On seventh day, the 21sh the meeting of ministers and elders met. They were a small company; but in sitting quietly among them, I felt thankful in being impressed with a clear sense that they were mercifully cared for by the Head of the church. And a hope was entertained that if they continue faithful, there will be a gathering and increase of Society. Next day the public meeting was mercifully crowned with a deep felt solemnity. I have seldom witnessed the power of Truth to be in such admirable dominion as in this meeting. I was led to show that the work of man's salvation consisted in a perfect conquest over the natural spirit; and also that this was a change which Christianity called for; likewise, that the apostle Paul in all his ministry pointed to this victory as a state of the triumph of the soul of man over the animal nature.
On the 23d, the Quarterly Meeting assembled, and it appeared to be a solemn and important meeting. In it I was led to open views of the necessity of obedience to the gift of God, as the only means of being saved from all iniquity. The meeting ended with much satisfaction, and in the evening following we had a precious opportunity where we lodged.
On fourth day, the 25th, we were at Huntington meeting. It was an opportunity in which I was led to urge upon the assembly the awful necessity there was rightly to improve the time, in order that they might be fitted and prepared to enter the eternal world. In this meeting my mind was much humbled under a sense of the mercy and grace furnished to that assembly. In the evening I had an important opportunity with a number of Friends, in which I succeeded in convincing most that were present, that as a Society, we were called to peace; that in order to obey this call it was necessary that we should remember that our holy Head had declared that his kingdom was not of this world; but that it stood in the peaceable, lamblike nature and spirit. Hence I inferred that the members of it should keep out of all strife and contention, and set an example of complete separation from all the noises and tumults that are going on among men; for I could not see how Friends were to maintain the peaceable testimony with consistency, and at the same time take a part in the political contests that were agitated in the world.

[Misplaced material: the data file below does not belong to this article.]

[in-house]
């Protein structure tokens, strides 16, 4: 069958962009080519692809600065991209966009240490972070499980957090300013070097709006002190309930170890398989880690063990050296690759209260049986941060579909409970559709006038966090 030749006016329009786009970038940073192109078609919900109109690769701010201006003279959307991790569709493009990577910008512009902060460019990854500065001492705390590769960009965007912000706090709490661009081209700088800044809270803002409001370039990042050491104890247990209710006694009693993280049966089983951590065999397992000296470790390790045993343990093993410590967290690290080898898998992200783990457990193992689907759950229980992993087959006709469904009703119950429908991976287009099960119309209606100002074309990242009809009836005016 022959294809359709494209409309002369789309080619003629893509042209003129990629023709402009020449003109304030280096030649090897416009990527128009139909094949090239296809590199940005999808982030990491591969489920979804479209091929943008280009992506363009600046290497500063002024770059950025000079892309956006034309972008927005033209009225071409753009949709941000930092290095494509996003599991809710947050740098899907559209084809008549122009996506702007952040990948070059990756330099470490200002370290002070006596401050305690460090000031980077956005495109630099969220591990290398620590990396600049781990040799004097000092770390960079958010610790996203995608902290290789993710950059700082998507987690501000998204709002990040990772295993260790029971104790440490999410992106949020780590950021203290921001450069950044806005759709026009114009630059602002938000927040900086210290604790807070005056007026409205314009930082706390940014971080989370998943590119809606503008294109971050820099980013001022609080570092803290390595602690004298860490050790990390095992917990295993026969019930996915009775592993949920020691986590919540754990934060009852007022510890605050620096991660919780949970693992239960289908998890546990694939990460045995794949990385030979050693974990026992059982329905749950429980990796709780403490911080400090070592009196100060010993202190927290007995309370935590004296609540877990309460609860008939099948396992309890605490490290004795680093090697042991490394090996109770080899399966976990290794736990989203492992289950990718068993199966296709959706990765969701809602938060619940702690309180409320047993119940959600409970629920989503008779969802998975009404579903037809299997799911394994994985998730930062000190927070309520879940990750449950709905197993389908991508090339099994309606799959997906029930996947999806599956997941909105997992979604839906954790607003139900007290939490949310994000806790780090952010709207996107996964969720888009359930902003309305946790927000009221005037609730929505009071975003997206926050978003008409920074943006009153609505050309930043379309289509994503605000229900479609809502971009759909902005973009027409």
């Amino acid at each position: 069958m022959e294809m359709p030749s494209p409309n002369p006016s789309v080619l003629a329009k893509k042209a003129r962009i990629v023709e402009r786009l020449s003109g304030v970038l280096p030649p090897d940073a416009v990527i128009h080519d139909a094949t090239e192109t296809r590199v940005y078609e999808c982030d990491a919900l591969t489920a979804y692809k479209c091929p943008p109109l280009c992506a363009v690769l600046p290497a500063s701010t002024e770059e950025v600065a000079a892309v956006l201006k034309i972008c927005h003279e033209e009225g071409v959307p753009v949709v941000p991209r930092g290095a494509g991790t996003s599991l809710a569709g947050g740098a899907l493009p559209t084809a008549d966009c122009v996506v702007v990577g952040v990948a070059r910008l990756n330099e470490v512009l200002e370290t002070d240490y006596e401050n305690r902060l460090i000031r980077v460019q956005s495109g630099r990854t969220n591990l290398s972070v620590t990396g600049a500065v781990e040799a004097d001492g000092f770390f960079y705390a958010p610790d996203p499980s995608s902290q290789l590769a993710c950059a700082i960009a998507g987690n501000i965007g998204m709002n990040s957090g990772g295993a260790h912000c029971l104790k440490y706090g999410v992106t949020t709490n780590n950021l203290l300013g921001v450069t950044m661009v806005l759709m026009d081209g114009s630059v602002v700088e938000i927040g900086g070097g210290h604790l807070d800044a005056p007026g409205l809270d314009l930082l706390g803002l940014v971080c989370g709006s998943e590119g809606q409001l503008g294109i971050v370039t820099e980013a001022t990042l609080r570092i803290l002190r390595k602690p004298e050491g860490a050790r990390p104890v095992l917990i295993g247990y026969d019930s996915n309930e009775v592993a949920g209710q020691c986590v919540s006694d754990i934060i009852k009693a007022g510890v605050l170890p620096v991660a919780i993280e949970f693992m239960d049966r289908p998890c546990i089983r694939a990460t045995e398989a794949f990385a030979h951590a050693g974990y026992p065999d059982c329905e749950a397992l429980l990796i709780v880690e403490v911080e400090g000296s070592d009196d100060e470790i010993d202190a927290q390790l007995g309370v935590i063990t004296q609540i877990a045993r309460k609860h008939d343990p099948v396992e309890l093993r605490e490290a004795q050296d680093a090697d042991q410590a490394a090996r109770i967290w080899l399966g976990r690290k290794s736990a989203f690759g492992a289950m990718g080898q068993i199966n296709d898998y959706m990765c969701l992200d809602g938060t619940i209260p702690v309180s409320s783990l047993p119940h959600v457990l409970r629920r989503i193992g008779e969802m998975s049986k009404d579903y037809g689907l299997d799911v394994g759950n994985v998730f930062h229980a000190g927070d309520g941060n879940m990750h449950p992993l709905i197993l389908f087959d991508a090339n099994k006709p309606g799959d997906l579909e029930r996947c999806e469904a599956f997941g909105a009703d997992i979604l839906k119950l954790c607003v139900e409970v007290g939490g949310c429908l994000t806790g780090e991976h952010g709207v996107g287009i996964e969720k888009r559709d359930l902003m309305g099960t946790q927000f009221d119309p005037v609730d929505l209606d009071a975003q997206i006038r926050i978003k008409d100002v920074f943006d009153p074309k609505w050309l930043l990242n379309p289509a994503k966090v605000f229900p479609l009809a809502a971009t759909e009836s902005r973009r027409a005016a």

6th.--We parted with Friends at Huntington, and rode to Yorktown, where I had an appointed meeting with the inhabitants. It was a memorable opportunity, in which many minds were solemnized by the blessed power of the gospel of Christ, and I was glad to find much tenderness among the people. Visits were also made to sundry other places, much to my satisfaction. At Berlin, however, it was a time of trial, but ended under a satisfactory solemnity. To me it is always cause of thankfulness, when the people are brought into a state of true silence. It is then that I believe the voice of the Shepherd and Bishop of souls is heard, and the company benefitted.
I was also at some places not much visited by Friends, and it appeared to be particularly encouraging to many of the inhabitants to find that they had been thought of in this way.
After my return home, my thoughts were often engaged in a view of some of the transactions that are going on in the Society of Friends; and I have had my fears that all things are not as they should be. The part that is taken by some of our members, is of an active kind; and I am afraid it will be said to them by the great Judge of quick and dead, "Who hath required this at your hands?" If it be an activity that has its origin in the first or earthy nature, it will not be approved by Him who has declared that he will not give his glory to another, nor his praise to graven images.
On the 25th of the 5th month, 1841, accompanied by my kind friend, Joseph S. Walton, I left my present residence, with a view of paying a religious visit eastward, as far as Nantucket. We called at Westchester, and spent a little time with my daughter, who has been much confined with sickness in her family through the past winter. Thence we went on to Philadelphia, and took the cars for New York, where we arrived on the 26th, and were kindly received at Dobel Baker's. Here I had a visit from Rachel Barker and her husband.
28th.--I attended two sittings of the Yearly Meeting, in both which it appeared to me that Friends understood one another, and they were satisfactory seasons. In making my observations on Friends of this Yearly Meeting, it was comfortable to find that brotherly love and kind feelings prevailed among them. In one of the sittings of this Yearly Meeting, I made some remarks on the value of Friends living in subjection and obedience to the Divine gift; showing that it was only as this was the case and practice of Friends, that the life and power of God reigned over all. After the business of the meeting was concluded, a solemn pause took place, and Friends separated under a grateful sense that they had been favored together in transacting the concerns that came before them.
After this I went on board the steamboat called the "Narragansett," and by reason of a thick fog we were kept on board till twelve o'clock on seventh day. Then went on and arrived at New Bedford in, the night. On first day I was at two satisfactory meetings there.